Summer Solstice

Summer Solstice

Carolyn McVickar Edwards

Both the solstices — the times when the sun reaches the nadir and apex of our consciousness — are excuses to play.  Richard Heinberg in Celebrate the Solstice, talks about play as the exploring, stretching, and transcending of the boundaries we take for granted in our bodies, minds, and relationships with self, family, friends, spirit, and earth. 

Summer Solstice softens us into rough and tumble, silly jumping, floppy being rather than directed doing.  It’s time for tag, tossing, balancing, splashing, letting go of seriousness and calculation.  At Summer Solstice we’re sending strict, rule-bound Saturn on vacation.  We’re making love in honor of the joyful, sacred connectedness of life. 

We’re on purpose celebrating the forces of life in flowers, bees, trees, moving water, the ocean.  It’s Fire and Water time — bonfires on the beach, lit tea candles in bowls, oranges and blues — and the ritualistic antidote to the tightness of our own insides and the strictures and illnesses of civilization itself.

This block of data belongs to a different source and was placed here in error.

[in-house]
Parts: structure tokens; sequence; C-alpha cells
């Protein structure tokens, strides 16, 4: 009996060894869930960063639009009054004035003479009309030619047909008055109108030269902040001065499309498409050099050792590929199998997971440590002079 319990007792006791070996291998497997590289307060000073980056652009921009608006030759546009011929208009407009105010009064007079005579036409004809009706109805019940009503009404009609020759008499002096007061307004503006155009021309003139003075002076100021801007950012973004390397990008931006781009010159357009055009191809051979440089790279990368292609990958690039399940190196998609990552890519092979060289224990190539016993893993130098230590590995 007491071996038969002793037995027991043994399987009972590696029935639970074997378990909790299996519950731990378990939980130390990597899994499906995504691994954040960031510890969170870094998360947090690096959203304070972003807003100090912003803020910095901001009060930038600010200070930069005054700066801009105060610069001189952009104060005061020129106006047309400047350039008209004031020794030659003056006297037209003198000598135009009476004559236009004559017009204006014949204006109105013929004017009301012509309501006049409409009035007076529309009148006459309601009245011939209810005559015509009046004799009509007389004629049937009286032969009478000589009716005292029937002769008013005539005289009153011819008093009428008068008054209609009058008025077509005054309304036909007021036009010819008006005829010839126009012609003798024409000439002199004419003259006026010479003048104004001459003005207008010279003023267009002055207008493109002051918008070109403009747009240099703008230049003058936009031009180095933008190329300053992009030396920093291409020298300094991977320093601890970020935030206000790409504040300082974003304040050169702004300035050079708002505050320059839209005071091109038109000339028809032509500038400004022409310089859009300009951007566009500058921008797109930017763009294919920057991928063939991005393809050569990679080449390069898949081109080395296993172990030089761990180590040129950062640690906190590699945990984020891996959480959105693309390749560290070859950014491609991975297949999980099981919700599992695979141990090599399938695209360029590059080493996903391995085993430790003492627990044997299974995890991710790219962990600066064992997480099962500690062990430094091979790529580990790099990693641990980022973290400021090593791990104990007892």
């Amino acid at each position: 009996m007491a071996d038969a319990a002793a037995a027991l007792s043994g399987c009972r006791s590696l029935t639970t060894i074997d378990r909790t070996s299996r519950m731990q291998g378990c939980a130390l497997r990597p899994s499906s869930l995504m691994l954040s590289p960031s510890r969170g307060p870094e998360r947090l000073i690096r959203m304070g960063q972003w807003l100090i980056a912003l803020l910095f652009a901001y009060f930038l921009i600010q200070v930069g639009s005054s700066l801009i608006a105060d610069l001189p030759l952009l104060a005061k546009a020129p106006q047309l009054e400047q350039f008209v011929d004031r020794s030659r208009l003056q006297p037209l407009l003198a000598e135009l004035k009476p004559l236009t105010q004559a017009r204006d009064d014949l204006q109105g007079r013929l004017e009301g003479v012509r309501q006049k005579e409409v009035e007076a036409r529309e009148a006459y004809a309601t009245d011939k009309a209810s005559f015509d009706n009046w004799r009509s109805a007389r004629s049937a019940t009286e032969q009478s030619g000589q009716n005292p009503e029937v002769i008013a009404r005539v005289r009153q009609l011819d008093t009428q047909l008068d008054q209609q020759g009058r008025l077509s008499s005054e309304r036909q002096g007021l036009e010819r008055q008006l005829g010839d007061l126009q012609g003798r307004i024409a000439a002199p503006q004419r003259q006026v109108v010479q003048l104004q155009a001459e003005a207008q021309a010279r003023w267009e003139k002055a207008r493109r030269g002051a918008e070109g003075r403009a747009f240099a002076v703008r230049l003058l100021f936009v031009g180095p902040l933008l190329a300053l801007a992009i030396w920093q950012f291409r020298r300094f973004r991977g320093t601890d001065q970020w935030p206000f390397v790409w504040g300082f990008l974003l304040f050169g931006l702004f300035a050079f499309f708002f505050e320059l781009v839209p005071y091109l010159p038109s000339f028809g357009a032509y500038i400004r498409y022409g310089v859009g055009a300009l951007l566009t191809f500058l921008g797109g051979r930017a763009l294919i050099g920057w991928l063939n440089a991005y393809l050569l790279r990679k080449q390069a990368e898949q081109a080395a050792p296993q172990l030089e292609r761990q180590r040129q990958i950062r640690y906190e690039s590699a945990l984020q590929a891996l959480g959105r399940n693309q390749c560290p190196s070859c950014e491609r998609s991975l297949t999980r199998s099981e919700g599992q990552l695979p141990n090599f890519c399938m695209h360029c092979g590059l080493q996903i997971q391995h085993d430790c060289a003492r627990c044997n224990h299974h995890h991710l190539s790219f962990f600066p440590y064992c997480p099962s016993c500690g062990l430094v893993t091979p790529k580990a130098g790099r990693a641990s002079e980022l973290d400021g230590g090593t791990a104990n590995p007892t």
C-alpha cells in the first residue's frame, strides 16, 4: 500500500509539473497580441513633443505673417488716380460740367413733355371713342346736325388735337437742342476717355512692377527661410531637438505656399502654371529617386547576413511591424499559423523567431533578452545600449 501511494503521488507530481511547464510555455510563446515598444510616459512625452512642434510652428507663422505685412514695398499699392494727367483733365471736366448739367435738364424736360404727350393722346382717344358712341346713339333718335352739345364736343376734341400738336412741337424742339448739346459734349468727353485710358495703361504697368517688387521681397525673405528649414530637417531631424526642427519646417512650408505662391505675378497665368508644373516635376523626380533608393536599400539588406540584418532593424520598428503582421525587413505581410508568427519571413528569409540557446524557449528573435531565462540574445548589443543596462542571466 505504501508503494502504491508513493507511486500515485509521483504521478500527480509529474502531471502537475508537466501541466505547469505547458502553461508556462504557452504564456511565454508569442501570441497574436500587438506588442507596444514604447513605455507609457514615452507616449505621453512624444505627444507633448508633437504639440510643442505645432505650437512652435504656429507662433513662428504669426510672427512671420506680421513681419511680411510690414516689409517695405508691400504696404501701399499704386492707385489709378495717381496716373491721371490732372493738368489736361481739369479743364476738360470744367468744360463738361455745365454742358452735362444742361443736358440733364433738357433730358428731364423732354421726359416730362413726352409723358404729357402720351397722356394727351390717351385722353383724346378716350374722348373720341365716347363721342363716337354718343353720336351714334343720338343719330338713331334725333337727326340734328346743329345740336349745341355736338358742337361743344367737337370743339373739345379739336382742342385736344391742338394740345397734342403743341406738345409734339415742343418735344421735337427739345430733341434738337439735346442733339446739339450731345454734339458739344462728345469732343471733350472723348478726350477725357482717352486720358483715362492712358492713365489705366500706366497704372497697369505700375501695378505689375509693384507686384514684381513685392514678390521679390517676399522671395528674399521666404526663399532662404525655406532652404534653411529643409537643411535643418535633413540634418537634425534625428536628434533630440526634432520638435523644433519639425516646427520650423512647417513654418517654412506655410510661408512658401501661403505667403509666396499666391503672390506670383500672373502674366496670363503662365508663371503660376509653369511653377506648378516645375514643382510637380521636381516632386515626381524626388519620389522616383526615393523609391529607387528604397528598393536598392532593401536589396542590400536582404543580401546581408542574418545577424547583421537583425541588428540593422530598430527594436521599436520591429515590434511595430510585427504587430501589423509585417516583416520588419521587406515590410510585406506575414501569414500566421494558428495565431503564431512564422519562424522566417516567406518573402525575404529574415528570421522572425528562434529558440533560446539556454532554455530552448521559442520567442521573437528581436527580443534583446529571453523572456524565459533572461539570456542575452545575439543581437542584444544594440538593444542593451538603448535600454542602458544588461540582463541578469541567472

It’s time to nurture the self-worth that comes not from appearances or worldly success, but from heartfulness towards the self. 

Summer Solstice is a propitious time to worship the Earth — best get up early in the morning when the Great Goddess Mother, in her Death-in-Life aspect, holds the dying Oak King — god of the year born at Winter Solstice — in her leafy arms. 

The ancient seasonal festivals are always essentially reconciliations of  opposites — yin, yang, dark, light, inner, outer.  Our celebrations help us consciously attend to healing what we’ve been denying and abusing in our lives, and make inner and outer spaces for nurture, intuition, and ecstacy. 

Visit a sacred site: hill, tree, rock, cave, mountain, ocean); bring the kids; pray, chant, drum, dance.  Connect to the land you live on:  plant, tend, decorate, look after, clean up.  Study an animal.  Watch the sunrise and sunset — high ground is best.  Play cooperative games.  Make a ceremony:  to release — burn, tear, bury, give way, cut hair; to invite — annoint, sprinkle, water, plant, draw, sculpt, dance.  Tell stories.  Read poems.  Sing.  Comes the summer over the field!

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